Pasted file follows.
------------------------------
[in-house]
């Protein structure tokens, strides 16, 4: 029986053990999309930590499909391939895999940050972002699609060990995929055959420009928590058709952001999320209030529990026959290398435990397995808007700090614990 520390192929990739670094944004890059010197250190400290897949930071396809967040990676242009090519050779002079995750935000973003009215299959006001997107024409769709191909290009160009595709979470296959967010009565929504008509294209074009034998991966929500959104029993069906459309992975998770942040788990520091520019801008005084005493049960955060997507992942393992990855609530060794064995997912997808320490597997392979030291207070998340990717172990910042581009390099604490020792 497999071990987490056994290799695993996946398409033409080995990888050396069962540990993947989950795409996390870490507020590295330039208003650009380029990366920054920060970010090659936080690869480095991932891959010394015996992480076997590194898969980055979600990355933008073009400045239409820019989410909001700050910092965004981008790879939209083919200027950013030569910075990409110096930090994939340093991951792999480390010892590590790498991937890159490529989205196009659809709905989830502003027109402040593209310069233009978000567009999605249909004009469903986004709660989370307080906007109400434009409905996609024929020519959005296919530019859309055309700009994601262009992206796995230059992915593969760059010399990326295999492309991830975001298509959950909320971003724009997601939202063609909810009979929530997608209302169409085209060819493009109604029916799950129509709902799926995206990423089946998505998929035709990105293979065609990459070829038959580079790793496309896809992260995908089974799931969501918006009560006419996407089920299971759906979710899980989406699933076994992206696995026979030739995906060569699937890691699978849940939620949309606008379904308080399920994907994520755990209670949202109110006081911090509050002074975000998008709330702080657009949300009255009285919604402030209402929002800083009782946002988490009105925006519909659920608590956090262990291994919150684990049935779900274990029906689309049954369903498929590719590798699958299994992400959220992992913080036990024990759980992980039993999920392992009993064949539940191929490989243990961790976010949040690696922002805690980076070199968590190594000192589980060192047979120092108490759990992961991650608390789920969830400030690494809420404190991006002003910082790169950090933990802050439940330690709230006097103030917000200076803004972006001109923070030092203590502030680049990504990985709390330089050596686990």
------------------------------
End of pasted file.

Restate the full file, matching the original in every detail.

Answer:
[in-house]
């Protein structure tokens, strides 16, 4: 029986053990999309930590499909391939895999940050972002699609060990995929055959420009928590058709952001999320209030529990026959290398435990397995808007700090614990 520390192929990739670094944004890059010197250190400290897949930071396809967040990676242009090519050779002079995750935000973003009215299959006001997107024409769709191909290009160009595709979470296959967010009565929504008509294209074009034998991966929500959104029993069906459309992975998770942040788990520091520019801008005084005493049960955060997507992942393992990855609530060794064995997912997808320490597997392979030291207070998340990717172990910042581009390099604490020792 497999071990987490056994290799695993996946398409033409080995990888050396069962540990993947989950795409996390870490507020590295330039208003650009380029990366920054920060970010090659936080690869480095991932891959010394015996992480076997590194898969980055979600990355933008073009400045239409820019989410909001700050910092965004981008790879939209083919200027950013030569910075990409110096930090994939340093991951792999480390010892590590790498991937890159490529989205196009659809709905989830502003027109402040593209310069233009978000567009999605249909004009469903986004709660989370307080906007109400434009409905996609024929020519959005296919530019859309055309700009994601262009992206796995230059992915593969760059010399990326295999492309991830975001298509959950909320971003724009997601939202063609909810009979929530997608209302169409085209060819493009109604029916799950129509709902799926995206990423089946998505998929035709990105293979065609990459070829038959580079790793496309896809992260995908089974799931969501918006009560006419996407089920299971759906979710899980989406699933076994992206696995026979030739995906060569699937890691699978849940939620949309606008379904308080399920994907994520755990209670949202109110006081911090509050002074975000998008709330702080657009949300009255009285919604402030209402929002800083009782946002988490009105925006519909659920608590956090262990291994919150684990049935779900274990029906689309049954369903498929590719590798699958299994992400959220992992913080036990024990759980992980039993999920392992009993064949539940191929490989243990961790976010949040690696922002805690980076070199968590190594000192589980060192047979120092108490759990992961991650608390789920969830400030690494809420404190991006002003910082790169950090933990802050439940330690709230006097103030917000200076803004972006001109923070030092203590502030680049990504990985709390330089050596686990």